This article is an excerpt from the Shortform book guide to "101 Essays That Will Change the Way You Think" by Brianna Wiest. Shortform has the world's best summaries and analyses of books you should be reading.
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Do you tend to get upset when people don’t acknowledge or validate you? Do you often try to make other people happy at the expense of your own happiness?
When your sense of self-worth depends solely on the positive feedback you receive from others, you become dependent on external validation. Inevitably, you often fail to receive the feedback you want. And, each time you fail, you assume that it’s because you’re inadequate in some way—if other people don’t feel you deserve their positive feedback, then you won’t believe you deserve it.
Here’s how seeking validation from others impacts your self-esteem.
You Rely on External Validation to Feel Happy
In addition to influencing how you think about the world, social conditioning also influences the way you think and feel about yourself. According to Wiest, your feelings of comfort and happiness are so inextricably linked to how other people react to you that you feel compelled to think about yourself according to how you imagine other people perceive you. She explains it as follows:
- You subconsciously assume that your happiness depends on how other people react to you: When you get positive feedback, you evaluate yourself positively and this makes you happy. When you get negative feedback, you evaluate yourself negatively and this makes you unhappy.
- You only evaluate yourself positively when you believe that others think you deserve positive feedback and reward you accordingly. For example, if your teacher gives you a red cross, you don’t evaluate yourself positively and don’t feel happy, because your teacher thought you didn’t deserve a gold star. On the other hand, receiving a gold star makes you feel happy because it proves that your teacher is pleased with you.
- Because you want to be happy, you manipulate the way you project yourself to invite more positive feedback. This involves making yourself appear more pleasing or impressive—for example, by suppressing supposedly unappealing parts of your personality or chasing status goals to appear more accomplished.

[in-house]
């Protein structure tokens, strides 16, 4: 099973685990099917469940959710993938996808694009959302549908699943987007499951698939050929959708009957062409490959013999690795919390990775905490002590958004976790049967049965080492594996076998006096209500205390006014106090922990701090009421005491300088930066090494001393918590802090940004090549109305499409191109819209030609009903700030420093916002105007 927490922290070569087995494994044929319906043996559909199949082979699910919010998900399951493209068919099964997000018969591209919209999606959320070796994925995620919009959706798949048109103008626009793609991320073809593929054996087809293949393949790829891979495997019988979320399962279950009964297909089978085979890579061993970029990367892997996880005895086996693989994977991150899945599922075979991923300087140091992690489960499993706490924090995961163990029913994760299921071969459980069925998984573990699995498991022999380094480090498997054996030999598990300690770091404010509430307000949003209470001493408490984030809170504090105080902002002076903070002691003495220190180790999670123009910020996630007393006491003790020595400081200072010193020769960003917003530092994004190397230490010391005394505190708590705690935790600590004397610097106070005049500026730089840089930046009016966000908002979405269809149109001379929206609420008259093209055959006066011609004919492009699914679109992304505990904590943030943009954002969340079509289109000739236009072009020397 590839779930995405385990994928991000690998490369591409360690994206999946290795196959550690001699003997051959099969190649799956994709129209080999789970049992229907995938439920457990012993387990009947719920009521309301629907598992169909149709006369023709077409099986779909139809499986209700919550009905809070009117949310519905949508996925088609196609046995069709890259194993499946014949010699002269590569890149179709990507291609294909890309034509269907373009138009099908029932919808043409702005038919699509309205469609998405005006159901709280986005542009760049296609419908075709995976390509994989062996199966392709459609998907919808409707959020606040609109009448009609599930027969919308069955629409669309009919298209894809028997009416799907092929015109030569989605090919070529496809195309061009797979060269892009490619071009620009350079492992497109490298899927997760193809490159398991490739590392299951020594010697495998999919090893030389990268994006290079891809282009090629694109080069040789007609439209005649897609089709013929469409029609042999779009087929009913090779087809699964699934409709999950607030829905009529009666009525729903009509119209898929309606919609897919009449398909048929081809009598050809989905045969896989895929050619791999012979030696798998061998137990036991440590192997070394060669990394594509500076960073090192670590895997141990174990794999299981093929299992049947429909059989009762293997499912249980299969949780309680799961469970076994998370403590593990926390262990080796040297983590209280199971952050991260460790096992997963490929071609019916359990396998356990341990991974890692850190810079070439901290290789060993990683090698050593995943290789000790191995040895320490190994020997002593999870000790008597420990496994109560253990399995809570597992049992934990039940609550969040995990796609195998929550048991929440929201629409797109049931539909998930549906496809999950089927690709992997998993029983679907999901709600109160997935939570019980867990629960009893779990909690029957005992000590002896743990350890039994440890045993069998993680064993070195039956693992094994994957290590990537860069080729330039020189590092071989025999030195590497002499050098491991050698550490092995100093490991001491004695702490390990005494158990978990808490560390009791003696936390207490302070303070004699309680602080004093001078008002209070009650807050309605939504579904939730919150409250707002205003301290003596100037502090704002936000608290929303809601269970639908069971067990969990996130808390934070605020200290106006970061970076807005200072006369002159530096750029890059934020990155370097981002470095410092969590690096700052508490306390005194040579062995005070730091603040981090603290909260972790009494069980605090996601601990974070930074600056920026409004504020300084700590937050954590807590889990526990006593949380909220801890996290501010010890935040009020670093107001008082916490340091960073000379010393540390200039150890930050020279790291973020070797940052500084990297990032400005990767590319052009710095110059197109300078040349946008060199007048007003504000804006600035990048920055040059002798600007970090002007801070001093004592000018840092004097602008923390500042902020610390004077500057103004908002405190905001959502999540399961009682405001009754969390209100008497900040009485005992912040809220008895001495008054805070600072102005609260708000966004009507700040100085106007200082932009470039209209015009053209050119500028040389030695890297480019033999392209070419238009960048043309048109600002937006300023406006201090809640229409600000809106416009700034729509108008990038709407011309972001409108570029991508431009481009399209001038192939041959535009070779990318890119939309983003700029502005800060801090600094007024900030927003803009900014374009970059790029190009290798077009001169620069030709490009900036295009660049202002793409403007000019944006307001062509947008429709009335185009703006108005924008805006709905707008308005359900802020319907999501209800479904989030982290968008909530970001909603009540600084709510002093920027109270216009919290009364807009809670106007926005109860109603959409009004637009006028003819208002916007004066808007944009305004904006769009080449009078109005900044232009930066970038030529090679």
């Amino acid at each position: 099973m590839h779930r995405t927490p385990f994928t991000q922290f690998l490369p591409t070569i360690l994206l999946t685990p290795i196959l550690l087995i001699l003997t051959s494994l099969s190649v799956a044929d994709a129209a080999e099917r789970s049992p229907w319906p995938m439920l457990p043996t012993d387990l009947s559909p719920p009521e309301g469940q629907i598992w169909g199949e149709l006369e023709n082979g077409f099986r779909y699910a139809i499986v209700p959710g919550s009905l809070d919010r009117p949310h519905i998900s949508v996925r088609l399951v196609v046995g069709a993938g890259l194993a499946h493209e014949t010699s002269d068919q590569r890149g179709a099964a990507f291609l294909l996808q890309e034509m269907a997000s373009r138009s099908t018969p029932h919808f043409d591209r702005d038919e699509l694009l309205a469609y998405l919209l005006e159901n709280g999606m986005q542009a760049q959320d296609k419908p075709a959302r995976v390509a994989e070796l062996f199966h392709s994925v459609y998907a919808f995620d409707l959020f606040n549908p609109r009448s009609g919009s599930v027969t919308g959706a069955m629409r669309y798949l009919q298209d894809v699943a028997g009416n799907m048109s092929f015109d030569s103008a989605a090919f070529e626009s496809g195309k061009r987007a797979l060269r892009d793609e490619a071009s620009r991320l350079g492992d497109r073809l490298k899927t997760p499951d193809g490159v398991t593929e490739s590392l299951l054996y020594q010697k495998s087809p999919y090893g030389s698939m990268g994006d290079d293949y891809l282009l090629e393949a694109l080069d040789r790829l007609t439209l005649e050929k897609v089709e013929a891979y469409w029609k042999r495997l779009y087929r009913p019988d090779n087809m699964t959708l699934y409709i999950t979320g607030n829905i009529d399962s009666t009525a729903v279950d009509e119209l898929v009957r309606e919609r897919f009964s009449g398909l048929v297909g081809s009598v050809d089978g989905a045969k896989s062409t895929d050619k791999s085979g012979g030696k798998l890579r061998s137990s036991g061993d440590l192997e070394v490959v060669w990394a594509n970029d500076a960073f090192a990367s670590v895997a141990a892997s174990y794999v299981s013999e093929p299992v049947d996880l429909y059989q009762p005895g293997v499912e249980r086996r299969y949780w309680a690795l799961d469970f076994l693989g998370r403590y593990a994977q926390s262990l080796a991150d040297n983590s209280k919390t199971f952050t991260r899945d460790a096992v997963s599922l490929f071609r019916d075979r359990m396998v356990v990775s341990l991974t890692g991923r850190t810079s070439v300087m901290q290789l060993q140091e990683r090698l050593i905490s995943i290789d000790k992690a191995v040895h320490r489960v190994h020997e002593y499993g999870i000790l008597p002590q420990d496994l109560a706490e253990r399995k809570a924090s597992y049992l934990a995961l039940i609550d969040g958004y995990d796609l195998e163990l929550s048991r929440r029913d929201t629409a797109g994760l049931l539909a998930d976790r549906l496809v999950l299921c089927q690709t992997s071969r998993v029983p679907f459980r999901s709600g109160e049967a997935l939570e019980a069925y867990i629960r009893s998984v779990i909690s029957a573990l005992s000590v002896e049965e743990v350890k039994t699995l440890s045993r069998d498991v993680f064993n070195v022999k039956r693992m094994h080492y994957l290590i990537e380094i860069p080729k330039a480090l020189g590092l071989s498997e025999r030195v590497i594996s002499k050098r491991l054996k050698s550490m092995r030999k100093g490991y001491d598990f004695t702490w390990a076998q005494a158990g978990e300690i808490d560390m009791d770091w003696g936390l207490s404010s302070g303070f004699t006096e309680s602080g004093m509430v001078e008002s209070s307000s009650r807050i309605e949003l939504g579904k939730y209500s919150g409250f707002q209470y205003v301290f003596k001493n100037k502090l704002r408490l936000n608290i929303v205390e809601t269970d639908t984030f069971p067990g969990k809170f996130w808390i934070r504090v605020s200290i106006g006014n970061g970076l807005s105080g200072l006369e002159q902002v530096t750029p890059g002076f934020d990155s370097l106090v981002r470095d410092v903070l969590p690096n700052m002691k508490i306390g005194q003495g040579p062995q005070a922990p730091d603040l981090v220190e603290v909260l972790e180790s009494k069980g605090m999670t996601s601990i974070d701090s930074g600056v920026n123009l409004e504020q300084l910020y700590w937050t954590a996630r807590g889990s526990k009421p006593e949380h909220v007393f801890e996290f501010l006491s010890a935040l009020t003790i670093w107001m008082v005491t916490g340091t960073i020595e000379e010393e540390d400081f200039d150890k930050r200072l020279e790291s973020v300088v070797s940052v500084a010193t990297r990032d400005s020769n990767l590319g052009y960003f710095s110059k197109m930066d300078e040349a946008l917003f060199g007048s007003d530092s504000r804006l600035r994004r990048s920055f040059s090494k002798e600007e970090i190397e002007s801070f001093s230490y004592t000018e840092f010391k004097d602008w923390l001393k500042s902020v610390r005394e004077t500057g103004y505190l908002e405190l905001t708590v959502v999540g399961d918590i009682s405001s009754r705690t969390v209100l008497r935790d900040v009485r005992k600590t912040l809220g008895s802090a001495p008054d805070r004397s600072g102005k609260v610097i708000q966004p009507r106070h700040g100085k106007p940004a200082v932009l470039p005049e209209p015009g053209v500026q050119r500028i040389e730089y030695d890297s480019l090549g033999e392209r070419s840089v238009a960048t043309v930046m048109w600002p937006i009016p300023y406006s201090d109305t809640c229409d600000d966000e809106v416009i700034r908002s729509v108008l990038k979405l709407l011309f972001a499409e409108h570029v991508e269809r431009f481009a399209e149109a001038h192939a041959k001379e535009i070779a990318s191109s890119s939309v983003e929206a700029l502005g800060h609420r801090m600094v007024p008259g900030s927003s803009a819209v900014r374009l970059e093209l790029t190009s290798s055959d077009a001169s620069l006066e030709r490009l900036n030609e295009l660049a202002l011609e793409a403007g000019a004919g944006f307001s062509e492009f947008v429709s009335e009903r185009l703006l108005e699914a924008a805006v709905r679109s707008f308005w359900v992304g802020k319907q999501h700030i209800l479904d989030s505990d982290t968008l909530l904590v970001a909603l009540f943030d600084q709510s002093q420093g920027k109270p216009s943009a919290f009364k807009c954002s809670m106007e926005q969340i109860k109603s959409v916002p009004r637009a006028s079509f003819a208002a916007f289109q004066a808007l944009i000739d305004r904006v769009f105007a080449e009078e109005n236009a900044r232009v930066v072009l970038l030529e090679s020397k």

External Validation and Self-Esteem
While it’s clear that seeking validation from others impacts your self-esteem, research on self-identity indicates that the feedback you receive from others is just one of four interrelated components that inform the way you think about yourself:
- Self-image: how you see yourself
- Ideal self: how you would like to be seen by others
- Real self: the feedback you receive from others that shows you who you really are.
- Looking-glass self: how you perceive the way others perceive you and compare it to the way you see yourself.
Further, the research shows that you’re more likely to have a healthy sense of self-esteem (how much you like and accept yourself) if your beliefs in each of the four components align with and complement each other.
In other words, the more your beliefs in each component clash with each other, the more likely you are to suffer from low self-esteem. For example, you see yourself as boring (your self-image) but you want others to see you as interesting (your ideal self). This gap between your self-image and your ideal self creates internal conflict and undermines your self-esteem.
It’s difficult to pinpoint the beliefs that inform your opinion of yourself in each of these areas. However, there are a number of tests you can take to discover what you really think about yourself—and to what extent external validation influences this opinion—such as The Rosenberg Self-Esteem Scale or The Flourishing Scale.
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Here's what you'll find in our full 101 Essays That Will Change the Way You Think summary :
- Why the only way to make yourself feel better is to change the way you think
- How social conditioning influences the way you unconsciously think
- How to manage your thoughts and feelings about yourself and your experiences